Small & Simple Grants Bring Big Changes

Capitol Hill is about to get some long-awaited TLC.

The neighborhood has recently received a number of the city of Seattle’s Small and Simple Grants. These grants offer funding to small groups for community improvement projects.

Gay City Health Project was one such recipient, obtaining a $19,000 grant. This multicultural health and wellness organization aims to promote health, wellness and fellowship within the gay community.

Gay City provides a number of resources for gay men, including testing for HIV and other sexually transmitted infections.

Gay City plans to improve the existing Calamus Auditorium with a new professional-grade sound system and projector as well as risers. The grant provides the organization with greater opportunity and options for high-capacity LGBT art events.

“The Calamus Auditorium at Gay City is an exciting part of our new facility that exponentially increases our capacity for collaborating with LGBT artists,” said Deputy Director Peter Jabin. “With the support and guidance of a council of local artists, Gay City Arts presents challenging works throughout the year to galvanize an audience for queer arts, foster the development of LGBT artists, and facilitate artistic excellence that is accessible.”

The auditorium will enable Gay City to collaborate with artists from many disciplines, including theater, film, spoken word, music and visual arts.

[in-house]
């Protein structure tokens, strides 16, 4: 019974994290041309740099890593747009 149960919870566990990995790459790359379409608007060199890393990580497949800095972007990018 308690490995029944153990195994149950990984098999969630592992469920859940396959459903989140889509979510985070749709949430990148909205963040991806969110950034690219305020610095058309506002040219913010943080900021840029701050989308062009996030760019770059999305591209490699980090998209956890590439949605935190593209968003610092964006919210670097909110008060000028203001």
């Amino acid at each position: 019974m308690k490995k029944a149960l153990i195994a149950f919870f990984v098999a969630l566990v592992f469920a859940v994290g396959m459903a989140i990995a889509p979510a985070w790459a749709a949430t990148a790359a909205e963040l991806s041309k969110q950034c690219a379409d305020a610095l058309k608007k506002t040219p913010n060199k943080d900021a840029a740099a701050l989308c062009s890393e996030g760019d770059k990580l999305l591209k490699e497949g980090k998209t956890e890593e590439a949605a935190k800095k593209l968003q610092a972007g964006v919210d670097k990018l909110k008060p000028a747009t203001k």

In addition to renting the auditorium to outside events and organizations, Gay City, in accordance with Department of Neighborhood regulation, has allocated “a certain amount of free use for/by the community as a ‘public benefit’” in recognition of the city’s support.

The recent grant is just one of many that have gone to supporting the improvement of Gay City facilities and services—the total cost of the renovation is $60,000. Gay City has also received grants from Pride Foundation, Boeing Employee Community Fund, The Calamus Foundation and King County 4Culture.

“It’s this kind of support and investment that makes our micro-communities unique and vital places to live,” Jabin said.

On a not-so-small and simple scale, one grant could change the cityscape itself.

The Melrose Promenade project is focused on renovating Melrose Avenue to contain public spaces, parks and possibly street vendor space.

Melrose Avenue is located next to I-5, and will offer beautiful views of the city once the project is completed. The $20,000 grant is only small portion of its $1.5 million budget.

The first community meeting for the project took place on Jan. 24 at Broadway Coffee. Community members will continue to meet and discuss the project as it unfolds.

The Capitol Hill area also received further financing to renovate and improve Broadway Hill Park. A previous grant was allocated for a schematic design, and with the new grant the project will be able to take another step towards completion by funding design development.

The park, which is currently little more than a patch of grass, will feature “a large lawn area and seating at a ‘front porch’ area at the top of the site and on a seat wall alongside the sidewalk,” according to Seattle Parks.

It will also feature a community garden and spaces for natural play and art.

Kevin may be reached at kdunham@su-spectator.com

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